Employers may also face situations where a customer/client requires travel or health information relating to their employees when visiting the customer/client's site.
In addition, the position regarding European data privacy rules and how they impact information relating to COVID-19 is developing. A number of EU governments have issued further guidance and more of them are still considering whether emergency legislation may be required, particularly if the situation escalates. The position will need to be kept under review as the situation evolves and further guidance becomes available.
Employees are obliged to inform employers about any risk of their possible infection in order to prevent further spread of COVID-19 to other employees. Thus, employees should notify their employer about any contact with infected individuals. In this case, employers can request that employees immediately contact their general practitioner by phone or other means without personal contact. If there is any risk, the general practitioner will order 10 days quarantine. Employees travelling from certain countries (depending on the level of risk of infection), must provide medical COVID-19 test certificate and in certain cases also have to undergo 10 days quarantine.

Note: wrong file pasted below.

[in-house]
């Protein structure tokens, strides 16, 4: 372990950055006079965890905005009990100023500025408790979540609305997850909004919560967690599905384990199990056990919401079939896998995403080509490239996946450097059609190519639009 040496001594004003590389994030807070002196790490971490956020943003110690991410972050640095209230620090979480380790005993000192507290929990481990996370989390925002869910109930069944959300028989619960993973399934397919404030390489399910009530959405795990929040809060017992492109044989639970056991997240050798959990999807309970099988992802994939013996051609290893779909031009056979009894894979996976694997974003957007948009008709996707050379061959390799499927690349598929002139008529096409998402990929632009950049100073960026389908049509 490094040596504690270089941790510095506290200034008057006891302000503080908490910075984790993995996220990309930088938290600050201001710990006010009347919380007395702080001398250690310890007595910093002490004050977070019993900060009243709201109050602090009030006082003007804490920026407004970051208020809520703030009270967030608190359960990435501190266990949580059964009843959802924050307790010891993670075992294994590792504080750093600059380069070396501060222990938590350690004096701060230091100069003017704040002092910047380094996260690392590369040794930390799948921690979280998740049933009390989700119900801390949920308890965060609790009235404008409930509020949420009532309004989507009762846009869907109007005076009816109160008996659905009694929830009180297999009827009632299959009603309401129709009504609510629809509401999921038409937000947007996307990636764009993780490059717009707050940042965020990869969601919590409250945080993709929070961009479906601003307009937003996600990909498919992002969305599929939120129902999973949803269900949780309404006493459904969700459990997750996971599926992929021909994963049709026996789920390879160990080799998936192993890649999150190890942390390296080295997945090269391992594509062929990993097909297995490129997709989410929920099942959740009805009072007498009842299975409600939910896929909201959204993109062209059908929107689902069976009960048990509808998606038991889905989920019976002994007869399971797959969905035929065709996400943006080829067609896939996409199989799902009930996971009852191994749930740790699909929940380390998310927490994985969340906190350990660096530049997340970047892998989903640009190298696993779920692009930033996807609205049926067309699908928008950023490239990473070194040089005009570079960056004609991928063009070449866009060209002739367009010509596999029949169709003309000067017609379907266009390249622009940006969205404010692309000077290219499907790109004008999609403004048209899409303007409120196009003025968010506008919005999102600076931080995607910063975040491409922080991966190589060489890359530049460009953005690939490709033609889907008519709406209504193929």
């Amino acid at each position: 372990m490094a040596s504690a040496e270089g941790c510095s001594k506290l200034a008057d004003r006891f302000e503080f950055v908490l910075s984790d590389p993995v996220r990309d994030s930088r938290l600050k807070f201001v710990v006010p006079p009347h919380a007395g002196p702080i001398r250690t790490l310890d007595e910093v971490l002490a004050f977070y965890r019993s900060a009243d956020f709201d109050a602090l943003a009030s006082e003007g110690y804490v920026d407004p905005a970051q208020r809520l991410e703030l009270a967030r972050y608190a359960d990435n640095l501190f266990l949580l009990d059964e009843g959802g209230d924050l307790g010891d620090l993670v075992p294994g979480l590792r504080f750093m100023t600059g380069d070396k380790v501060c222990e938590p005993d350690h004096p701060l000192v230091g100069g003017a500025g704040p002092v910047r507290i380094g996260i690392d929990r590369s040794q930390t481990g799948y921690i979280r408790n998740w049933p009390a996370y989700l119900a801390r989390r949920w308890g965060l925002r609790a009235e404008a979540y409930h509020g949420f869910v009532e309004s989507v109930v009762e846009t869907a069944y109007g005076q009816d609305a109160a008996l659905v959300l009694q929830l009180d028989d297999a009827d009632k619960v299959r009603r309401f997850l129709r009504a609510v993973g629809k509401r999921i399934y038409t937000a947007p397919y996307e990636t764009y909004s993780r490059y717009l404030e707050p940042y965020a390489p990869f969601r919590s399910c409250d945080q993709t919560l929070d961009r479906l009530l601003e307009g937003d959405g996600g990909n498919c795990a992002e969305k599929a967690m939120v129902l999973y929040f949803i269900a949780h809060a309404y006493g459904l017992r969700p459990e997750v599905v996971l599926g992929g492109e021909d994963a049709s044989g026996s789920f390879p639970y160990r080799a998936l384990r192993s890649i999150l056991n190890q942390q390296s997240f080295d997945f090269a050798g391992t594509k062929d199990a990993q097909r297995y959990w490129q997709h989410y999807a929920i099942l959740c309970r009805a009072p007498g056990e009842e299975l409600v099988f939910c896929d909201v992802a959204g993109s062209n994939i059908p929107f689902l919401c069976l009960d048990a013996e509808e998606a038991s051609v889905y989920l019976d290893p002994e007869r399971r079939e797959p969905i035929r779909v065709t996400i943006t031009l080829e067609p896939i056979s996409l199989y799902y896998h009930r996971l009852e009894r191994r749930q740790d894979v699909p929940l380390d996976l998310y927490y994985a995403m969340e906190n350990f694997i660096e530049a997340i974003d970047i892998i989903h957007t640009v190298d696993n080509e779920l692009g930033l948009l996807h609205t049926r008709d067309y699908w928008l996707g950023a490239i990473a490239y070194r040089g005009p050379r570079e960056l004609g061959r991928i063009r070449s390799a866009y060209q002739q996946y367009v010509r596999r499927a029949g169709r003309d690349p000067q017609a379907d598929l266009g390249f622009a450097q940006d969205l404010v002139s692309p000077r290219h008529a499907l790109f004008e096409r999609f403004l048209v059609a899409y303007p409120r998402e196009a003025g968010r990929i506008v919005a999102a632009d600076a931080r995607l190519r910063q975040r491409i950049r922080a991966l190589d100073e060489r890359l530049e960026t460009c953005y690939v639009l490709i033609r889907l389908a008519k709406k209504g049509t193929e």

Employers are obliged to ensure the occupational safety and health protection of all employees at work with regard to risks which might endanger employees' life and health during their performance of work. Thus, if the employee refuses to contact a general practitioner the employer should notify the local Health Station which would consider imposing the quarantine on that employee.